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Species identification in cell culture: a two-pronged molecular approach

Abstract

Species identification of cell lines and detection of cross-contamination are crucial for scientific research accuracy and reproducibility. Whereas short tandem repeat profiling offers a solution for a limited number of species, primarily human and mouse, the standard method for species identification of cell lines is enzyme polymorphism. Isoezymology, however, has its own drawbacks; it is cumbersome and the data interpretation is often difficult. Furthermore, the detection sensitivity for cross-contamination is low; it requires large amounts of the contaminant present and cross-contamination within closely related species may go undetected. In this paper, we describe a two-pronged molecular approach that addresses these issues by targeting the mitochondrial genome. First, we developed a multiplex PCR-based assay to rapidly identify the most common cell culture species and quickly detect cross-contaminations among these species. Second, for speciation and identification of a wider variety of cell lines, we amplified and sequenced a 648-bp region, often described as the “barcode region” by using a universal primer mix targeted at conserved sequences of the cytochrome C oxidase I gene (COI). This method was challenged with a panel of 67 cell lines from 45 diverse species. Implementation of these assays will accurately determine the species of cell lines and will reduce the problems of misidentification and cross-contamination that plague research efforts.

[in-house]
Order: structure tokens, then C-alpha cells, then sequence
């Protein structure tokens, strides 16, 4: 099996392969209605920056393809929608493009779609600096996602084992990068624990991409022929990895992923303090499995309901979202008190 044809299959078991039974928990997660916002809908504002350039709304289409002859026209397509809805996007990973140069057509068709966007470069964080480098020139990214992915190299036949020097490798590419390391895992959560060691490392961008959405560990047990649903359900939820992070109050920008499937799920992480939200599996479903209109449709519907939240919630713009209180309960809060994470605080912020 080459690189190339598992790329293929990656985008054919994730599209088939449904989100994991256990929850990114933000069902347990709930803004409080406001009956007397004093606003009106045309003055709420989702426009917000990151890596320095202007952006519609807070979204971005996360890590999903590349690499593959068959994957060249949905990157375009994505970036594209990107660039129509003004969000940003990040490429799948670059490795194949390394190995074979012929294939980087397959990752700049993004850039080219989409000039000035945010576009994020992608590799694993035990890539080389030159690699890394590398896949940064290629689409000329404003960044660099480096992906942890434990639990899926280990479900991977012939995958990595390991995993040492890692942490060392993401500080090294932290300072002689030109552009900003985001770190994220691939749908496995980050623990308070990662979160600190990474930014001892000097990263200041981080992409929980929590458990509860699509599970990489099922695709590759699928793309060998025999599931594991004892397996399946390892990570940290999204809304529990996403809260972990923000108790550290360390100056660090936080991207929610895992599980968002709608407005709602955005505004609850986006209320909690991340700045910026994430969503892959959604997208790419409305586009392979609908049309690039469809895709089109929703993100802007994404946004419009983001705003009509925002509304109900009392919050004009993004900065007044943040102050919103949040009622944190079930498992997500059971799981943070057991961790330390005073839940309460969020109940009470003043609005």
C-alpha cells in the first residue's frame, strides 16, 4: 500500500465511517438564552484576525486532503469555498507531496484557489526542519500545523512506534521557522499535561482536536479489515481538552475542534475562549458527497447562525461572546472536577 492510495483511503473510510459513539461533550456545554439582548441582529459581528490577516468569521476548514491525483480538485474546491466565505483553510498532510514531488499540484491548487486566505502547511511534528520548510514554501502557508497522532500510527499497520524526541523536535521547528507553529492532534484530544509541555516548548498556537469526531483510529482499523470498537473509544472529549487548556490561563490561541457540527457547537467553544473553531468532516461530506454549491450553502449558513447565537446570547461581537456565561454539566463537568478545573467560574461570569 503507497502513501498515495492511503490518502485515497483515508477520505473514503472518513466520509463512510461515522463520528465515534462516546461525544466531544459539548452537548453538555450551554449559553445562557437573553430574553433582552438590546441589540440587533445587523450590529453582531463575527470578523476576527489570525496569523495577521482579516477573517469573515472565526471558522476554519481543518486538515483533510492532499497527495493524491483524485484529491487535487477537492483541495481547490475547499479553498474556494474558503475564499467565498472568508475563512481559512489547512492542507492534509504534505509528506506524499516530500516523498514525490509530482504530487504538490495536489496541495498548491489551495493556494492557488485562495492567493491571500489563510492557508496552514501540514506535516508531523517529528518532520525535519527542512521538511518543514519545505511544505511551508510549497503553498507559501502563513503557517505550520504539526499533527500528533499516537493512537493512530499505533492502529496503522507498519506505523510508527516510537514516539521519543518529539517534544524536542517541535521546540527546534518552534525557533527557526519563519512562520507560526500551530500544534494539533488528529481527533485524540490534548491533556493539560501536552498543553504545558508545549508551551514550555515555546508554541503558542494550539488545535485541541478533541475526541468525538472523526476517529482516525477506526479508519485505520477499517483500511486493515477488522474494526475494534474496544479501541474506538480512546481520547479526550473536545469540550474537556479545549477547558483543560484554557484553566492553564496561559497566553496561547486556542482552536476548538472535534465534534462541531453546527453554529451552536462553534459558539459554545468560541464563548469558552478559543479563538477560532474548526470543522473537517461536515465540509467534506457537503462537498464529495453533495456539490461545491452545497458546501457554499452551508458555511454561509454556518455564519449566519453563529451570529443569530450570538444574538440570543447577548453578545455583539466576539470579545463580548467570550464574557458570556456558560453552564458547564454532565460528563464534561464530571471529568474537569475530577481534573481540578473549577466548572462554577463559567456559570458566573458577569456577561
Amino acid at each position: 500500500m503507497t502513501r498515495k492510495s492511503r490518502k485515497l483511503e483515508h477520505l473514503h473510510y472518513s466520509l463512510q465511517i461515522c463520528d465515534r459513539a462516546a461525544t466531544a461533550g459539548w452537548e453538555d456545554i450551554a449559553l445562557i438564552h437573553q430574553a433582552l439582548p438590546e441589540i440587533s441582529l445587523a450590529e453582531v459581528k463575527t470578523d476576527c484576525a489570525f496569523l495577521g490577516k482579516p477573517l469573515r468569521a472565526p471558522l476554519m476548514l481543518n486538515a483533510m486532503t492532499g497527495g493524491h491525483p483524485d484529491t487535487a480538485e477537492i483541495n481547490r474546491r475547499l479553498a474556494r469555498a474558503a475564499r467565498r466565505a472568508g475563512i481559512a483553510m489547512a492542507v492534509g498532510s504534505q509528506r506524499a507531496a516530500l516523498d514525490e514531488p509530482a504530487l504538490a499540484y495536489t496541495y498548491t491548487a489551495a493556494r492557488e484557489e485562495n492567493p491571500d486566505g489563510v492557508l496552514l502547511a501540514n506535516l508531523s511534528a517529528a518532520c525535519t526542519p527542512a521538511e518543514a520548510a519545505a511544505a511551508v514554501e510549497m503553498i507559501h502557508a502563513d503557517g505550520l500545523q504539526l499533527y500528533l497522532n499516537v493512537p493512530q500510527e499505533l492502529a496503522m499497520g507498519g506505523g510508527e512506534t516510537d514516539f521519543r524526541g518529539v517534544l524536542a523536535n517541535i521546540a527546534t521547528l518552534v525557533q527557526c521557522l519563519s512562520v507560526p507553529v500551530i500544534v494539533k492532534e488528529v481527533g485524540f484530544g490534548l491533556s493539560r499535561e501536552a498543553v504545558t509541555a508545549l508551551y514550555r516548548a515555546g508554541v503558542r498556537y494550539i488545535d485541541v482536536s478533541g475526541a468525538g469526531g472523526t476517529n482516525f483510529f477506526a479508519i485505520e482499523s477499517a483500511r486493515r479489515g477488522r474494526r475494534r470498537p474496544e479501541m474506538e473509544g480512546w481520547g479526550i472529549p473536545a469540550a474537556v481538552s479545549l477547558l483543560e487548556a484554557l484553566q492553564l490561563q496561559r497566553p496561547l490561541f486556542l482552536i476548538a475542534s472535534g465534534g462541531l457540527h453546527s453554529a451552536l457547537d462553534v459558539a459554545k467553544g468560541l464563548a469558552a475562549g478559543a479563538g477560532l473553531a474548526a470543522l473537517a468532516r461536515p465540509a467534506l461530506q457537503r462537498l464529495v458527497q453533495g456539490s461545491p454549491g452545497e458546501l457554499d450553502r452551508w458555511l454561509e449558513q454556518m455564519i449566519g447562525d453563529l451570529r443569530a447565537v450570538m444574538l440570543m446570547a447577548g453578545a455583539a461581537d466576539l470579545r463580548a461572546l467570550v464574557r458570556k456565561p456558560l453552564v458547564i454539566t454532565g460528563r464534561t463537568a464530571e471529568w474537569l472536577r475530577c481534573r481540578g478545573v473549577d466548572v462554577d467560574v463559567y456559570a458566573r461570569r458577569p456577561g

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Acknowledgments

Research at Guelph was supported through funding to the Canadian Barcode of Life Network from Genome Canada (through the Ontario Genomics Institute), NSERC and other sponsors listed at http://www.BOLNET.ca. The authors thank Jeff Benson for his help with the sequencing analysis.

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Correspondence to Pranvera Ikonomi.

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Editor: J. Denry Sato

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Cooper, J.K., Sykes, G., King, S. et al. Species identification in cell culture: a two-pronged molecular approach. In Vitro Cell.Dev.Biol.-Animal 43, 344–351 (2007). https://doi.org/10.1007/s11626-007-9060-2

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Keywords

  • DNA barcode
  • Sequencing
  • PCR
  • Cytochrome C oxidase I (COI)
  • Species-specific primers